Thursday, December 10, 2009

Up in the Air: Best Film of the Year? (movie review)

Up in the Air, a terrific and timely comedy directed by Jason Reitman, has opened in several cities nationally, and will open soon in the Tampa Bay area (the 12/11 opening has been bumped). My review will be published in Folio Weekly, and I'll link to it here. Meanwhile, here's the full text.

Up in the Air Stars George Clooney, Vera Farmiga, and Anna Kendrick. Directed and written by Jason Reitman and Sheldon Turner, adapted from the Walter Kirn novel. 109 minutes; rated R.

Anyone ever fired, thereby joining a club whose membership has lately expanded at an alarming rate, understands that losing a job is a bit like experiencing a death. In one fell swoop, you're suddenly separated from the people, the place and the professional obligations you've come to know so intimately for months or years or decades, not to mention the income that has supported your way of life.

That reality takes center stage, thanks to a series of interviews with real-life laid-off workers mixed in with cameos by such actors as Zach Galifianakis and J.K. Simmons, in Up in the Air, filmmaker Jason Reitman's follow-up to 2007's critically acclaimed Juno. "This is what I get in return for 30 years of service?" one man asks, in disbelief.

Those montages make for humane, poignant touches, adding to the topical currency of a movie that's as funny, smart and sexy as any American film released this year. No matter if the ending is a little pat, and viewers are left feeling somewhat less than emotionally engaged by any of the characters in Reitman's script, adapted from the Walter Kirn novel of the same name.

The angel of career death, regularly descending from the unfriendly skies to drop the axe, is Ryan Bingham (George Clooney), road warrior for a company whose employees do the dirty work for clients unwilling to handle the nasty chore of firing employees. The movie's opening sequence, all split screens and overhead shots of cities and farmland, deserts and mountains, charged up with Sharon Jones and the Dap-Kings' soulful, hard-grooving R&B version of "This Land is Your Land," defines the protagonist's territory.

Delivering the bad news -- "You have an opportunity here, Bob. This is a rebirth," he tells the just-fired aging worker played by Simmons -- the coolly efficient, smooth-talking Bingham is bad, and nationwide: He flies to Dallas, St. Louis, Wichita, Kansas City, Des Moines, Detroit and all points between, occasionally touching down in Omaha to visit the home office of the optimistically named Career Transition Counseling. In voiceover, he says that last year he spent 322 days on planes and in Hilton hotels, rental cars and airport bars, and the worst part of it all was those 43 days he was stuck at home.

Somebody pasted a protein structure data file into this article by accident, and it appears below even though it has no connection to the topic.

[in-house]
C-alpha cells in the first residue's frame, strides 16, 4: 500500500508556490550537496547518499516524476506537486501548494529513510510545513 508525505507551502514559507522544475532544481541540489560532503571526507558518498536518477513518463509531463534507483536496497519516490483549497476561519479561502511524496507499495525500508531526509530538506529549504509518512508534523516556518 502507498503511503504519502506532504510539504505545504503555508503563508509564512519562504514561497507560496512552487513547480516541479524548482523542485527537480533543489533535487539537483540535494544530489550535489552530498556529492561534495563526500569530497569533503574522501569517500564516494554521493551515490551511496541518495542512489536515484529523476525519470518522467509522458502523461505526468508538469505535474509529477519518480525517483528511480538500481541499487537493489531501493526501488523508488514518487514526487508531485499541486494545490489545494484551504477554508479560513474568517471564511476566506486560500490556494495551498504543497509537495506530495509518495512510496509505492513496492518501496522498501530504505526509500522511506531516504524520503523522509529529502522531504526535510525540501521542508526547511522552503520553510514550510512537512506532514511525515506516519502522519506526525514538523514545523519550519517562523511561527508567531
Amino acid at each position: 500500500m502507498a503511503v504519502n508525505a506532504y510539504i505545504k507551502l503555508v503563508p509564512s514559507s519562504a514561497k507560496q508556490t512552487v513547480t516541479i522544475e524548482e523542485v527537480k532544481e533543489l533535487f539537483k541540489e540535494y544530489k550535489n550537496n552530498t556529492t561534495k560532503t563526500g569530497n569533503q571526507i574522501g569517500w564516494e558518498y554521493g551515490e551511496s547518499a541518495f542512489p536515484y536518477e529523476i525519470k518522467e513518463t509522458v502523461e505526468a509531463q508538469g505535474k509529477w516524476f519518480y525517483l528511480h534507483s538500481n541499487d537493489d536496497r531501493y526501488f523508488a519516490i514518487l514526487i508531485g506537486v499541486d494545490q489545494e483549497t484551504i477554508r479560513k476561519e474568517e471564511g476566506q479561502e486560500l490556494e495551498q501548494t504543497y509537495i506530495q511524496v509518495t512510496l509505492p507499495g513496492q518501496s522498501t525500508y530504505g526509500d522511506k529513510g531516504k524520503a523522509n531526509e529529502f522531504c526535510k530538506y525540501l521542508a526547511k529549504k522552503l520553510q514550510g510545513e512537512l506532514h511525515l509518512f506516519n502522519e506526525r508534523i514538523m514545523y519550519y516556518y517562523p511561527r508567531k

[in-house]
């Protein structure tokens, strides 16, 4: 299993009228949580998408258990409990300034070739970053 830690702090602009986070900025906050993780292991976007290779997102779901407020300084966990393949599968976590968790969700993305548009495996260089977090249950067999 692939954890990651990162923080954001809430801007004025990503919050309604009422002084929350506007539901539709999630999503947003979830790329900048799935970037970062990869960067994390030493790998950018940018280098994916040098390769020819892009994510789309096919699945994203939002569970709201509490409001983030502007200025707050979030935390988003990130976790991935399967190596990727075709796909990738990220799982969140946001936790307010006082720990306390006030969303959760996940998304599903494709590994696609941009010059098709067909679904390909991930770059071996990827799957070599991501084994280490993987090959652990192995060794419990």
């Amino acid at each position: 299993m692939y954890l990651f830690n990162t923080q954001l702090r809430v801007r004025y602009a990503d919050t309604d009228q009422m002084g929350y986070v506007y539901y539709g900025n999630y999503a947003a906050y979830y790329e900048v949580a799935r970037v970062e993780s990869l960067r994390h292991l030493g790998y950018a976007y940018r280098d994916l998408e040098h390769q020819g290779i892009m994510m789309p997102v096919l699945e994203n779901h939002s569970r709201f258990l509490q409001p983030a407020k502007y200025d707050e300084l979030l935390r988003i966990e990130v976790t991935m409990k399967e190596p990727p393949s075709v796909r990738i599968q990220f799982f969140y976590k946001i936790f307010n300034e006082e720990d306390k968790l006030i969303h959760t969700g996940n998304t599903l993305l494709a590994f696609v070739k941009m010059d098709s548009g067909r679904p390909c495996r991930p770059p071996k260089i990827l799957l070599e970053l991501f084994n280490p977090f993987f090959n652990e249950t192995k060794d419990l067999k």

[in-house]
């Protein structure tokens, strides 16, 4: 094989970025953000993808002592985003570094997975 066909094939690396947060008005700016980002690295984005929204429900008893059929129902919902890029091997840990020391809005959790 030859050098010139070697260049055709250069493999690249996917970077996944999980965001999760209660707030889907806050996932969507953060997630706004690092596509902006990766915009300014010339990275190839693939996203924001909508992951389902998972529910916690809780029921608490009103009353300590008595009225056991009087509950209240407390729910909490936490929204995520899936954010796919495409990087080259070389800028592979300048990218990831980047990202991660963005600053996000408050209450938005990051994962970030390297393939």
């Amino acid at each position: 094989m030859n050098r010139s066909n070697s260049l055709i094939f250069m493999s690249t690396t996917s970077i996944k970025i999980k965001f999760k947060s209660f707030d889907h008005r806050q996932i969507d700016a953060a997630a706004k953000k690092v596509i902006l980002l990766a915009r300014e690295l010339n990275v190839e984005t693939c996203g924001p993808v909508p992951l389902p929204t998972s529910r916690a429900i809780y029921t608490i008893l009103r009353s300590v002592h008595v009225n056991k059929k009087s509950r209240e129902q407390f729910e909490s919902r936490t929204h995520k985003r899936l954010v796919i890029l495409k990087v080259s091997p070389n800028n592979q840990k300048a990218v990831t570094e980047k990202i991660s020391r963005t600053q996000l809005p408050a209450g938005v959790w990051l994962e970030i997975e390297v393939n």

Bingham's itinerant lifestyle is threatened by the arrival of young go-getter Natalie Keener (Anna Kendrick), who convinces their CTC boss (Jason Bateman) to agree to a new scheme, a plan allowing the company to accomplish the firings via video link, thereby cutting the travel budget by 85 percent.

But prior to the launch of the new system, Bingham is asked to take his young colleague on a road trek to experience the firings first-hand. At the very least, he figures he'll keep moving toward his goal of notching 10 million air miles.

When Bingham isn't bickering with Natalie or working toward a grudging respect for her, he's spending his emotional and sexual energy on leggy, attractive Alex Goran (Vera Farmiga), a female road warrior who knows and loves the language of elite-status cards.

The two meet cute in a hotel lounge, weave sexual double entendres into a discussion of frequent-flier miles, and continue to let the flirtation heat up in his room. Later, she sets relationship ground rules: "I am the woman you don't have to worry about," says Alex, who comes off as the perfect match for a man who does seminars on avoiding personal commitments. "Sounds like a trap," he retorts.

Like its lead character, who likes to say "the slower we move, the faster we die," Up in the Air moves at a brisk clip, seamlessly jumping from scene to scene, slowing down only during a section set in Wisconsin, where Bingham travels to attend his younger sister's wedding.

Emotional breakthroughs play a part here but, as might be expected from the director of Juno and Thank You for Smoking, the storyline moves in some entirely unpredictable directions.

Anyone counting on a straight-out romantic comedy, as some of the movie's ads have suggested, will be disappointed. The rest of us will leave satisfied by the vibrant performances, intelligent script and sure direction of a film with few noticeable flaws and plenty of sour-sweet appeal.

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